Denny said, “These championships are won — it’s almost the last man standing in the sense of you can’t have a bad race or it will knock you out.”
Denny Hamlin and his No 11 FedEx Joe Gibbs Racing team is back. Denny is looking forward to having former champion Matt Kenseth as a teammate. Denny said,
There’s a certain kind of irony in what you come across when you’re looking up something else.
As I was researching information for another story I’m working on, I happened upon some statistics that gave me pause.
Granted, NASCAR is a cyclical sport. One year you’re way up, the next year you’re potentially way down (if you don’t believe that, just ask Carl Edwards about the difference for him between 2011 and 2012).
But perhaps more than any other full-time Sprint Cup organization, no other group has suffered such a cataclysmic fall over the years than Petty Enterprises/Richard Petty Motorsports.
Team owner and patriarch Richard Petty was indeed The King of NASCAR during much of his own racing career. Not only did he win an incredible 200 races, a mark likely to never be broken, he also was the first driver to win seven Sprint Cup championships in his career (a feat later tied by the late Dale Earnhardt).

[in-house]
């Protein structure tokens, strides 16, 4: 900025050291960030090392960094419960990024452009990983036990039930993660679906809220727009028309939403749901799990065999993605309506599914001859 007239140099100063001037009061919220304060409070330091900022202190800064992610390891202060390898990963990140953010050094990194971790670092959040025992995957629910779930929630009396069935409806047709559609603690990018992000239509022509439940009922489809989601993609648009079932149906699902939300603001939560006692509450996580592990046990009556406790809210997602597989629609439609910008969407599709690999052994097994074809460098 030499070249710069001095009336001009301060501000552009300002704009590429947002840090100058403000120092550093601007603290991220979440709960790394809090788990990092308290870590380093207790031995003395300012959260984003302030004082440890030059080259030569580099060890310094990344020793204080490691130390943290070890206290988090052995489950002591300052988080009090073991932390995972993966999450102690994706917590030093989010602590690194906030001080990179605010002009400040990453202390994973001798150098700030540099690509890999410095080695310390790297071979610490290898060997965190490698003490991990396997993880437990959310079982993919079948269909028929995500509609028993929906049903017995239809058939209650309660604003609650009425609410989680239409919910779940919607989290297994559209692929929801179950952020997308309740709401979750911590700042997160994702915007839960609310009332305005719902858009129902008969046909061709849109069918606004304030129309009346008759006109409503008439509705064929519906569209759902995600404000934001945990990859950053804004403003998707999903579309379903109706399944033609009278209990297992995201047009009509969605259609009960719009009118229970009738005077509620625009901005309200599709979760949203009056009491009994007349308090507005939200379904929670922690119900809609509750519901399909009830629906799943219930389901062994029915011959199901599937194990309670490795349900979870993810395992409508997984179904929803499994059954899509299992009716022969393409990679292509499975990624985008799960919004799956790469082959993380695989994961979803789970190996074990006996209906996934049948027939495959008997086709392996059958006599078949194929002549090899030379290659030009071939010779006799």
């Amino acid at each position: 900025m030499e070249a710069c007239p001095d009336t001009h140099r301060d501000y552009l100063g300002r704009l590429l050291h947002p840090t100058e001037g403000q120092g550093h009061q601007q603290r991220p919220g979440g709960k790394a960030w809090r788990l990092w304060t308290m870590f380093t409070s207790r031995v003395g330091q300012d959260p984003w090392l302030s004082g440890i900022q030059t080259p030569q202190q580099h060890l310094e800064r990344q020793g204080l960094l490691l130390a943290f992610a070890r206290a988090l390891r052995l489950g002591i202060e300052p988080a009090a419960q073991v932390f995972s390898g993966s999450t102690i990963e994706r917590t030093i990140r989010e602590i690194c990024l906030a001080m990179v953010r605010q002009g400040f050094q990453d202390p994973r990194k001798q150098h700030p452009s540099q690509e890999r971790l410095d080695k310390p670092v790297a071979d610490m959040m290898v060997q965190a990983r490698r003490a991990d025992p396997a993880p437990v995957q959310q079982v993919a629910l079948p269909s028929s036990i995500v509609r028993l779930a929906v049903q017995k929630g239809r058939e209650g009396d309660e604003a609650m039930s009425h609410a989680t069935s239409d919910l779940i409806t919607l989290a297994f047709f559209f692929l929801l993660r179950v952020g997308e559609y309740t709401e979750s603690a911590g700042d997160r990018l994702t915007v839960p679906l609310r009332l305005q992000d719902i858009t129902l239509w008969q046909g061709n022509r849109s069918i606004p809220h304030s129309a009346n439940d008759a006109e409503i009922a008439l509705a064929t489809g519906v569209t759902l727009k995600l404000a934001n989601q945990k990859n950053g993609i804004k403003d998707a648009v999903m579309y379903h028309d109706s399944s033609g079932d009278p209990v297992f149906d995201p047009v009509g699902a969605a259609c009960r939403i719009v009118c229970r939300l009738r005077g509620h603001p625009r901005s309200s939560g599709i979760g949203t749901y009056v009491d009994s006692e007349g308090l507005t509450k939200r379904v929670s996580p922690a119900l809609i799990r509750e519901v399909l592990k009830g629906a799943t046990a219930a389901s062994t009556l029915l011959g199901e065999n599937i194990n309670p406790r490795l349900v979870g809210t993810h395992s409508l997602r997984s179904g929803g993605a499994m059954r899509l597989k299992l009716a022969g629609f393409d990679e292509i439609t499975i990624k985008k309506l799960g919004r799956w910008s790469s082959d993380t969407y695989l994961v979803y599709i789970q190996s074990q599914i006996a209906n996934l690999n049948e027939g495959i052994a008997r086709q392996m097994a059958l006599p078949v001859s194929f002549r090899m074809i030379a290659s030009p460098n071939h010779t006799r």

He also drove a car with the most famous number in NASCAR history (No. 43) before it was overtaken by the No. 3 driven by Earnhardt.
It started with more promise than many other NASCAR Sprint Cup drivers. Finish the season before tied for the championship but settle for second place because of the tie breaker. Carl Edwards and his Fastenal Ford Team were just supposed to pick up where they left off.
When NASCAR picked it back up at Daytona, Carl Edwards appeared to also pick it back up by getting the pole. He wasn’t able to capitalize on that great start but was able to finish a respectable eighth place. The very next race a Phoenix he didn’t have a very good race and finished seventeenth. This dropped him to tenth in the standings. The next race at Las Vegas was the first of his three top five finishes. He finished fifth that day and moved himself back up in the standings to fifth.
Penske Racing‘s switch from Dodge to Ford in the offseason has been well-documented and should provide championship driver Brad Keselowski with an entirely new set of tools for 2013.